Thursday, July 30, 2009
One of the good things about retirement is that you have more time to read and reflect. I just finished reading Robert Caro’s, Master of the Senate. This is the writer's third volume on Lyndon Johnson. This thousand page book won Caro a Pulitzer Prize. After reading it I can see why. The author focuses on Lyndon Johnson and his lust for power. He tells about Johnson’s dark side and I came away feeling Johnson was not a pleasant person to know. But I learned a great deal about how the Senate works and does not work and how God really does “write straight lines with crooked sticks.” Brilliant and ruthless, Johnson was responsible in passing the first Civil Rights legislation since Reconstruction. The book covers one of the most remarkable periods in American history: 1949-1960. I sometimes wondered if I would ever get through this long, long book. It was a good, good read.
For Devotional reading I have been reading This I Believe II. This I Believe began on NPR when people from all walks of life would tell briefly what meant the most to them and kept them going. I had read the first volume and was excited when Volume II came out. Many of these short essays lifted my spirits. Famous folk like Yo Yo Ma, Elie Wiesel to ordinary people like a diner waitress, an Iraq war veteran and a multitude of others. People tell about forgiveness, personal integrity and being open to change. In this time when some days it really does seem like the sky is falling I find books like this to be supremely helpful.
I keep coming back to a poet I discovered just a few years ago. Alden Nowlan’s Selected Poems does the same kind of lifting my spirits as the This I Believe series. Nowlan was one of Canada’s finest poets. Hew was born in Nova Scotia. He died in 1983 but left behind poems that continue to move and help. Amazingly he only had five years of official schooling. He left school when he was twelve years old to work as a pulp cutter and millhand in the forests of the Maritimes. His poem, “He Sits Down on the Floor of a School for the Retarded” tells of visiting a school for the mentally handicapped. A female resident came and sat down beside him and put her arms around him. Not knowing what to do he responded by holding her in his arms. The end of that poem is moving:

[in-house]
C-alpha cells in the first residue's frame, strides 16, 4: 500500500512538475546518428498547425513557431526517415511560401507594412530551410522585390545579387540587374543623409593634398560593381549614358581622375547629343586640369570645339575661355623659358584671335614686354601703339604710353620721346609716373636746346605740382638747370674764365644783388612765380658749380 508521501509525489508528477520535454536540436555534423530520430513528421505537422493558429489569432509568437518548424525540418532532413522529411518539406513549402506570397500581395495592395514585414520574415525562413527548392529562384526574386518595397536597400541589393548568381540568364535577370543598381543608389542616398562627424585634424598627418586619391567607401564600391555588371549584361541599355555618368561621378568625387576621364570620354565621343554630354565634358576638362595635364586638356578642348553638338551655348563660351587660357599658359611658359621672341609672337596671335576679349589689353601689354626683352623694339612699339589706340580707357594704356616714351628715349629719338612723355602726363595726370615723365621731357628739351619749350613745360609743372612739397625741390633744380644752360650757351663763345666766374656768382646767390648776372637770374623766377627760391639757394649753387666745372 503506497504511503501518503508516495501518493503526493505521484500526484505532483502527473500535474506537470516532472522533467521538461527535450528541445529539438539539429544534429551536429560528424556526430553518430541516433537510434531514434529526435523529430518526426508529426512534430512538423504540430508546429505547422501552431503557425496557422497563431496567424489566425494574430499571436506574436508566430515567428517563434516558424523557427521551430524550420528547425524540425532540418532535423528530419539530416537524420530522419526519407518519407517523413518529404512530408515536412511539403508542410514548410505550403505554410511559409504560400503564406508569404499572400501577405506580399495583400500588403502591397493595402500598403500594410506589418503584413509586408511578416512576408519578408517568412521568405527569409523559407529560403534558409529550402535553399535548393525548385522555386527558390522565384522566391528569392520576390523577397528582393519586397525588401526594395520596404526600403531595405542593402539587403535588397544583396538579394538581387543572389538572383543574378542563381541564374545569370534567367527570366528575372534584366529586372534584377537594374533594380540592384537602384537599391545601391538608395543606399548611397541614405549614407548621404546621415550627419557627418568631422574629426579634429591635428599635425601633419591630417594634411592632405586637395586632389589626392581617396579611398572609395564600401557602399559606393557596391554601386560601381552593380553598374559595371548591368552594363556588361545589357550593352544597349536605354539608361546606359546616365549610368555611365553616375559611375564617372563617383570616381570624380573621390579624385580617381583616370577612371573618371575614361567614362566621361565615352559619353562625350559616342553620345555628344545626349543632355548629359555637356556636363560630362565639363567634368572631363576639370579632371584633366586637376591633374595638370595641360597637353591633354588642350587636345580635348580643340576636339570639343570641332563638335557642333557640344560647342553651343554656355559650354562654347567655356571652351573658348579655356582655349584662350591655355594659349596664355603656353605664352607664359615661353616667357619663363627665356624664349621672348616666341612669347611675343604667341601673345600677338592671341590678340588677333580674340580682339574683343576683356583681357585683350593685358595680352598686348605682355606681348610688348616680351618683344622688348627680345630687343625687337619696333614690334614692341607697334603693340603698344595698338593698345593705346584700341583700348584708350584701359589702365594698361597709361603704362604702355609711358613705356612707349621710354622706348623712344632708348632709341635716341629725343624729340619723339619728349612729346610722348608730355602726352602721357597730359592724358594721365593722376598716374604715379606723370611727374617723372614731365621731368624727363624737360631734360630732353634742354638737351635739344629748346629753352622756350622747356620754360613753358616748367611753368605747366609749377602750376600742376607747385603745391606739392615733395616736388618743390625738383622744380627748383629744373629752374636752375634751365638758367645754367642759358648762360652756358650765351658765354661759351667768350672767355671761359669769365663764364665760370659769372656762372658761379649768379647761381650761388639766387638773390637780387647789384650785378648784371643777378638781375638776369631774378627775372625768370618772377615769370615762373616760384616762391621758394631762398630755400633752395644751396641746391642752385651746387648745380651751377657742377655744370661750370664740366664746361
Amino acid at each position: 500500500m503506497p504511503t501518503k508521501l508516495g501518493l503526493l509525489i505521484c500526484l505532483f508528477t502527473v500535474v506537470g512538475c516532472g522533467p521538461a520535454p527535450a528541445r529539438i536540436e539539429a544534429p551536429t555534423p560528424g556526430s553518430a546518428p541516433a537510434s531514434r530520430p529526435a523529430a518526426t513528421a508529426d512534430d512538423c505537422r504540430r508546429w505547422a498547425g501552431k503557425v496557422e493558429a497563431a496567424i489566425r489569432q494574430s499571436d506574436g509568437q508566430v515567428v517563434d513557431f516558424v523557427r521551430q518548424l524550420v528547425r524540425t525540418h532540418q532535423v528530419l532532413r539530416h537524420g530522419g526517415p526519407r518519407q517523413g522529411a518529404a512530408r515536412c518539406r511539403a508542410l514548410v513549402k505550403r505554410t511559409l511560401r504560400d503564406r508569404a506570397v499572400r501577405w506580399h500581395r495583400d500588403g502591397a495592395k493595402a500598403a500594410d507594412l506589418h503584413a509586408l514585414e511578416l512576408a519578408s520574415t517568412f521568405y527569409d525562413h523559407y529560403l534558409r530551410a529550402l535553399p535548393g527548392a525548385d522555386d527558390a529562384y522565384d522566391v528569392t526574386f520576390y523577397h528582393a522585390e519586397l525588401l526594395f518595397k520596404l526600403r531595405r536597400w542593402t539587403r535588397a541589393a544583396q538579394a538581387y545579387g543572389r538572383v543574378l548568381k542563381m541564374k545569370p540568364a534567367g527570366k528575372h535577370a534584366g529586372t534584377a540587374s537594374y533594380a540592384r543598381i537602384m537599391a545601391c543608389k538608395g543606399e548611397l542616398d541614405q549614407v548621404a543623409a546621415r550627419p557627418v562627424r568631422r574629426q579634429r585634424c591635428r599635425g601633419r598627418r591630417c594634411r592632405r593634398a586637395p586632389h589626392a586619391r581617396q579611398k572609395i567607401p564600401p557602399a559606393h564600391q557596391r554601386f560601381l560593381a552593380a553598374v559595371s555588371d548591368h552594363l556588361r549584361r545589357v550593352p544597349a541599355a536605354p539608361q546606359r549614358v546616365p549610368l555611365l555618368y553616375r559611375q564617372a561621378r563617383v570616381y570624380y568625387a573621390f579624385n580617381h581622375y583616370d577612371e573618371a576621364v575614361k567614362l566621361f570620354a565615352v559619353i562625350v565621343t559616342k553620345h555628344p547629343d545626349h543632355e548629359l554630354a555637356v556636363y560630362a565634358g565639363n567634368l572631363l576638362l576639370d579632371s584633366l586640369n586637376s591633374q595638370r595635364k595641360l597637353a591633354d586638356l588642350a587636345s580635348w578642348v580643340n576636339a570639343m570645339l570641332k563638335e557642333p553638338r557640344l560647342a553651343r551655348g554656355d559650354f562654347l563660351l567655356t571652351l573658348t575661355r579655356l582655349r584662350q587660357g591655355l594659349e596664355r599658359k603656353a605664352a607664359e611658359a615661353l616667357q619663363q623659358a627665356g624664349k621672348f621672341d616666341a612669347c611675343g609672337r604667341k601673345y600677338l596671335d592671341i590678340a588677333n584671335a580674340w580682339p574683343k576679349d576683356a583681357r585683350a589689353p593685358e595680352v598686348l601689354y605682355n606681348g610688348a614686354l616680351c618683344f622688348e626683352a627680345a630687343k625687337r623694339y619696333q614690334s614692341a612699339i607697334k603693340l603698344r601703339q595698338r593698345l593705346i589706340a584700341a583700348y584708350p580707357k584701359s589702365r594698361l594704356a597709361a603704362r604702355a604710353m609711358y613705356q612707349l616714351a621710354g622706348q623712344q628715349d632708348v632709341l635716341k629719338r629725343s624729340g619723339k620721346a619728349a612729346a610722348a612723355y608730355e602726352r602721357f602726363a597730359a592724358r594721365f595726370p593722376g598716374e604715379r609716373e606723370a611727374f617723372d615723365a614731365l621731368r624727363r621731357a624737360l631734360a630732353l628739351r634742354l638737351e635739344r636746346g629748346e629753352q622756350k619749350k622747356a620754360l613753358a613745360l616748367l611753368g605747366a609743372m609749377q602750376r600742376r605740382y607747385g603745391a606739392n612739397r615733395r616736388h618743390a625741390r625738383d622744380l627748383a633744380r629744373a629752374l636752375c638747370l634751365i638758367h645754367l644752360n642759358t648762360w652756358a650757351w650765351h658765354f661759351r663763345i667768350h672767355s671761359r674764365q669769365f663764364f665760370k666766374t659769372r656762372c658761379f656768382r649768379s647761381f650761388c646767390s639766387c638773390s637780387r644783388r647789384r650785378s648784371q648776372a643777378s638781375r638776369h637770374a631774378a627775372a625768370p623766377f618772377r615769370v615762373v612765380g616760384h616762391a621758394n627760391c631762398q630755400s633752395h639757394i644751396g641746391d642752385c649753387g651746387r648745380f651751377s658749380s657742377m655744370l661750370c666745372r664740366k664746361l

“It’s what we all want, in the end,
to be held, merely to be held,
to be kissed (not necessarily with the lips,
for every touching is a kind of kiss).
Yes, it’s what we all want, in the end,
not to be worshipped, not to be admired,
not to be famous, not to be feared,
not even to be loved, but simply to be held.”
Even though I read his poems some time ago, I keep coming back to him. He touches my heart—maybe his poems hug me when I need it.
Like Documentaries? I recommend Food, Inc. I saw the movie recently and I think it is taken from a book by that same title. The movie jolted me awake to some of the problems that greed has brought to the food industry. Thinking about it, it looks like every institution has been infected seriously with greed. Health care, education, politics, of course. This constant demand for entertainment has forced television news and newspapers to mute their most important function. Walter Cronkite’s death made many of us come to terms to how much we have lost. Money seems to run everything. And so we come back to food. I learned that corn is in just about every product we eat. Montesano controls 90% of the corn supply in this country. Farmers who do not bow to their wishes are simply squeezed out of business. Agri-business has just about killed off the farmers anyway. This is a disturbing film. If you are interested at all in one of the real problems we all face this movie would be worth seeing.